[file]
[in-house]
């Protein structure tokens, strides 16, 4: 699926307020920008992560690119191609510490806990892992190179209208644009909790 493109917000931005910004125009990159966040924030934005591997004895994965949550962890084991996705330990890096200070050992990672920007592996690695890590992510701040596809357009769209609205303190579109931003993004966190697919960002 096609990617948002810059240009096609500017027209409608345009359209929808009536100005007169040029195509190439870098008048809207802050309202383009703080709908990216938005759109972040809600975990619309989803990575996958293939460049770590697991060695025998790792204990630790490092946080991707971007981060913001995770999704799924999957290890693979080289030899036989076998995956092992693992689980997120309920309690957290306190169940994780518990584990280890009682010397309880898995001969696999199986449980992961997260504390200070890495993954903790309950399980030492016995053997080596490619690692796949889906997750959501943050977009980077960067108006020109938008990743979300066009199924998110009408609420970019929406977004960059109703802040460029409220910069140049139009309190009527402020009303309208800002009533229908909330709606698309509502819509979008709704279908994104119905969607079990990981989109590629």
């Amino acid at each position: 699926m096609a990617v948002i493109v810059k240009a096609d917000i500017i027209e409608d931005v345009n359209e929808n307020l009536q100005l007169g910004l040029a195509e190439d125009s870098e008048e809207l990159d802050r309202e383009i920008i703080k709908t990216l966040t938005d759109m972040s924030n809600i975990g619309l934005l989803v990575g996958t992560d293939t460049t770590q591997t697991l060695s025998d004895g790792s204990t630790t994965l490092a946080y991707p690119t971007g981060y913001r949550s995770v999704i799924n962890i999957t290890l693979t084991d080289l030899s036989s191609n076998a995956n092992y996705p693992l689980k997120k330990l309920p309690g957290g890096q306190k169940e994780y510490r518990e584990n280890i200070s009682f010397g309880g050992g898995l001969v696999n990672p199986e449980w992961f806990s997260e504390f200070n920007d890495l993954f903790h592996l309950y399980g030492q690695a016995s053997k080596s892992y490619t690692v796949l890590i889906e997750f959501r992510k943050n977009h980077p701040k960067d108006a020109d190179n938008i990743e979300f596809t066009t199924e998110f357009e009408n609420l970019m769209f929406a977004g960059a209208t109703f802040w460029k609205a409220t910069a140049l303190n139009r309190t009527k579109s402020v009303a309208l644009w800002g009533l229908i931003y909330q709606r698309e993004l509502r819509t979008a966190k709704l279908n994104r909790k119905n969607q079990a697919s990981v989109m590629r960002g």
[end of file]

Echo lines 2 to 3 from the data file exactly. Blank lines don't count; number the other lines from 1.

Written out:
């Protein structure tokens, strides 16, 4: 699926307020920008992560690119191609510490806990892992190179209208644009909790 493109917000931005910004125009990159966040924030934005591997004895994965949550962890084991996705330990890096200070050992990672920007592996690695890590992510701040596809357009769209609205303190579109931003993004966190697919960002 096609990617948002810059240009096609500017027209409608345009359209929808009536100005007169040029195509190439870098008048809207802050309202383009703080709908990216938005759109972040809600975990619309989803990575996958293939460049770590697991060695025998790792204990630790490092946080991707971007981060913001995770999704799924999957290890693979080289030899036989076998995956092992693992689980997120309920309690957290306190169940994780518990584990280890009682010397309880898995001969696999199986449980992961997260504390200070890495993954903790309950399980030492016995053997080596490619690692796949889906997750959501943050977009980077960067108006020109938008990743979300066009199924998110009408609420970019929406977004960059109703802040460029409220910069140049139009309190009527402020009303309208800002009533229908909330709606698309509502819509979008709704279908994104119905969607079990990981989109590629």
């Amino acid at each position: 699926m096609a990617v948002i493109v810059k240009a096609d917000i500017i027209e409608d931005v345009n359209e929808n307020l009536q100005l007169g910004l040029a195509e190439d125009s870098e008048e809207l990159d802050r309202e383009i920008i703080k709908t990216l966040t938005d759109m972040s924030n809600i975990g619309l934005l989803v990575g996958t992560d293939t460049t770590q591997t697991l060695s025998d004895g790792s204990t630790t994965l490092a946080y991707p690119t971007g981060y913001r949550s995770v999704i799924n962890i999957t290890l693979t084991d080289l030899s036989s191609n076998a995956n092992y996705p693992l689980k997120k330990l309920p309690g957290g890096q306190k169940e994780y510490r518990e584990n280890i200070s009682f010397g309880g050992g898995l001969v696999n990672p199986e449980w992961f806990s997260e504390f200070n920007d890495l993954f903790h592996l309950y399980g030492q690695a016995s053997k080596s892992y490619t690692v796949l890590i889906e997750f959501r992510k943050n977009h980077p701040k960067d108006a020109d190179n938008i990743e979300f596809t066009t199924e998110f357009e009408n609420l970019m769209f929406a977004g960059a209208t109703f802040w460029k609205a409220t910069a140049l303190n139009r309190t009527k579109s402020v009303a309208l644009w800002g009533l229908i931003y909330q709606r698309e993004l509502r819509t979008a966190k709704l279908n994104r909790k119905n969607q079990a697919s990981v989109m590629r960002g």